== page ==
A handmade card with a gift card, certificate or e-code in it is almost always appropriate, providing you get a gift certificate/card they can actually use.
For Gift Cards, if you can find out:
Their fave online shop(s) (often Indie with a bewildering array of Mysterious Items BUT… usually easy enough to buy E-gift certificates. If you don’t see the option, call or email the shop, they will often accommodate you.)
Their fave Etsy shop(s) (and if they take Etsy Gift Cards)
Where they shop most locally (it might be an independent grocery store, food co-op, natural foods shop, piercing and tattoo place, game shop, book store, bead and hobby shop, fabric store, art supply shop )
Where they like to eat locally. A gift card to a favorite eatery is always a nice indulgence or why not invite them out, ask them to choose the place and catch up on your friendship? That is more in the spirit of the season anyway.
What charities, shelters, help programs, Indiegogo, crowdfunding, art coop projects etc. do they currently support? Where do they volunteer or already donate? You can often easily donate in someone’s name to help a special cause or event that is near and dear.
Example: I’m currently hoping more people will help support Paradiso, and help bring a Lolita event to Kansas City in 2016 and in future years. A gift donation to this would be simply divine! I’ve posted about it on my social media along with supporting WWF so it’s pretty easy to take a look and see what your friends have supported and give a gift donation in their name.


 Aside from the biggie mentioned above about not ‘forcing’ people to participate in holiday activities, I will speak more personally here and give some scenarios I am confident I can advise on:
If we are ‘into something’ or collect something, please don’t presume to know what sort of thing within the genre we will like. It is often very specific and includes things you will not know about and usually excludes many things you would mistakenly buy, then we are stuck with the items because….gift.

Example 1: I have a friend who is into Anime, and specifically loves vintage anime…bigtime. 1) His collection is so big I’d likely duplicate if I did not ask him specifically what to buy, 2) If I bought him something from CLAMP (very popular but he does not like them) he would wince more than a little and have to keep it because it was a gift 3) often the series he buys are quite expensive, are a pre-order and we aren’t the level of friends that exchanges that expensive of gifts so I wouldn’t want to make him feel obligated…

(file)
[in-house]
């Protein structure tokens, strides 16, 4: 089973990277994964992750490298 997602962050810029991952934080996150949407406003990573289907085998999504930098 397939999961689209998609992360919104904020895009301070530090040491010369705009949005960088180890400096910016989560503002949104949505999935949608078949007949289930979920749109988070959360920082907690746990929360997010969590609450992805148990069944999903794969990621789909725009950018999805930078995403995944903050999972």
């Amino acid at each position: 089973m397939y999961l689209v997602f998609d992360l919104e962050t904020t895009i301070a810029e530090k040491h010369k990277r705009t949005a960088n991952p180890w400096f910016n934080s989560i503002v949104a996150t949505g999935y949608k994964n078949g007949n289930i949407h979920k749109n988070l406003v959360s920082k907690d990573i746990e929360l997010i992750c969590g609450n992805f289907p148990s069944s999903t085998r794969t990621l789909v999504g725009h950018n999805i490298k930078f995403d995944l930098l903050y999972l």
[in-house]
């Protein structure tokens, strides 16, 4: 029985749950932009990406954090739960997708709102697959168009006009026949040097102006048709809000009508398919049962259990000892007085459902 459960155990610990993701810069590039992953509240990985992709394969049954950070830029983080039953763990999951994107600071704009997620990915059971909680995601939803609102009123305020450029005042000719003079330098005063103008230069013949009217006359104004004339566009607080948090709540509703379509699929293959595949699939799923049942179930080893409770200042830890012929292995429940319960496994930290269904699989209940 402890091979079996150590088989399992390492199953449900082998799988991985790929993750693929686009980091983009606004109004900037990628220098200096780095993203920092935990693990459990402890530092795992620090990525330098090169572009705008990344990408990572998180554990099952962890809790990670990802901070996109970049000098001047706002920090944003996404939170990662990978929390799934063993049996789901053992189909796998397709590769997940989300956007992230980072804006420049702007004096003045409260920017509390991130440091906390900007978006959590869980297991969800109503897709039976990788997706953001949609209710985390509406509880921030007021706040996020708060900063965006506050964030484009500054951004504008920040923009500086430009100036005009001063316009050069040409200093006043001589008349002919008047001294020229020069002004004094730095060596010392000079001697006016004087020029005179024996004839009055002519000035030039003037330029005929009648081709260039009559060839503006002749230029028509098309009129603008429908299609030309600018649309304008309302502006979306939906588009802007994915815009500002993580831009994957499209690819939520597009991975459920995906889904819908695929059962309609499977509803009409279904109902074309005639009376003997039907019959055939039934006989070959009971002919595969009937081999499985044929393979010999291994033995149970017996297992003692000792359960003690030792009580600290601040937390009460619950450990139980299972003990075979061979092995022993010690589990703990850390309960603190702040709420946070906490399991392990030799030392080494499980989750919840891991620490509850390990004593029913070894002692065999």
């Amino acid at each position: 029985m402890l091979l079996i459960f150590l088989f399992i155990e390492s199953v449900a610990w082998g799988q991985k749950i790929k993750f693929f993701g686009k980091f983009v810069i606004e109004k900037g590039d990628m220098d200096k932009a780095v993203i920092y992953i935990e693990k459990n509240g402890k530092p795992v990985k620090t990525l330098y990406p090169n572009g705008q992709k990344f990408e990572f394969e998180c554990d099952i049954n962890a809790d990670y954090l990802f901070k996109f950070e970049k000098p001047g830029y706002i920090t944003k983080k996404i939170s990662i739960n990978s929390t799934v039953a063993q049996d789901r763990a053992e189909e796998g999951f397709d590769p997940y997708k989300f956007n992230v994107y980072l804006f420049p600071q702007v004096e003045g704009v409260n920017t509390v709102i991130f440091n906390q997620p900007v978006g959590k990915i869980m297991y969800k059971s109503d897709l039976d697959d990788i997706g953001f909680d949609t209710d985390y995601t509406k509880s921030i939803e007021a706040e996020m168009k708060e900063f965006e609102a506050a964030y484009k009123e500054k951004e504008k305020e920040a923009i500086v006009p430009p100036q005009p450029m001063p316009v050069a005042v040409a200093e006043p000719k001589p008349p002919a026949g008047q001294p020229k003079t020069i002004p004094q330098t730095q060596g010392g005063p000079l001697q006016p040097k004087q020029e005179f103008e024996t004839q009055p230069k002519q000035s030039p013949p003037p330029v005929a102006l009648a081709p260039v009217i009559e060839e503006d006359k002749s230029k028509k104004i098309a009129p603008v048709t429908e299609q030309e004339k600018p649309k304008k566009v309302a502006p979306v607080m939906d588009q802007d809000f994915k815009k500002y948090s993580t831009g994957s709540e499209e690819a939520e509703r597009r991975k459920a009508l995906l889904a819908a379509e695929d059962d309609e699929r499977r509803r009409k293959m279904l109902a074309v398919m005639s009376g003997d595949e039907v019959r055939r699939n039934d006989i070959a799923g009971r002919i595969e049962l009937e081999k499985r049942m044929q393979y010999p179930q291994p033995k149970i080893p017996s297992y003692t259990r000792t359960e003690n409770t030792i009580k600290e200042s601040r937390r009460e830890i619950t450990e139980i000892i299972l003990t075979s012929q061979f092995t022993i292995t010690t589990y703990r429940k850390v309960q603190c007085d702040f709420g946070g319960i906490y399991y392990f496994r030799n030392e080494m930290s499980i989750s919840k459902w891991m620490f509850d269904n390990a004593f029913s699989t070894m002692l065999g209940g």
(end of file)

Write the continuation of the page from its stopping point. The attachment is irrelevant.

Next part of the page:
Solution: It would be easy enough to find out from his girlfriend where he likes to order his anime from and give him a gift card. Chances are he has a back-list and there is always a pre-order coming up so a gift card of ANY amount will lighten the final bill. It’s personal enough that it shows you know what he likes and took the time to find out where he likes to get it but allows him to choose for himself.
Example 2: I love a certain artist’s work…but only some of it, I am very particular about the prints I like and wish to add…the rest is really nightmare fuel and I don’t want to collect any at all…
Example 3: Several of my friends follow and wear Lolita fashion. I do too and I often THINK I know what they might like as far as an accessory gift but just as often, they are VERY particular about everything they wear and if I got them a Lolita accessory, they would of course wear it to show me they appreciate my gift…but they may not like it at all!
Solution: Find out what kind of sweets or booze or tea they like or get them a Lolita magazine and let them do the choosing for their very individualistic fashion view. It’s also a big part of the fashion to put together the perfect ensemble with carefully chosen accessories. Solution: an Etsy gift card I can use at their shop or in any Etsy shop that honors them.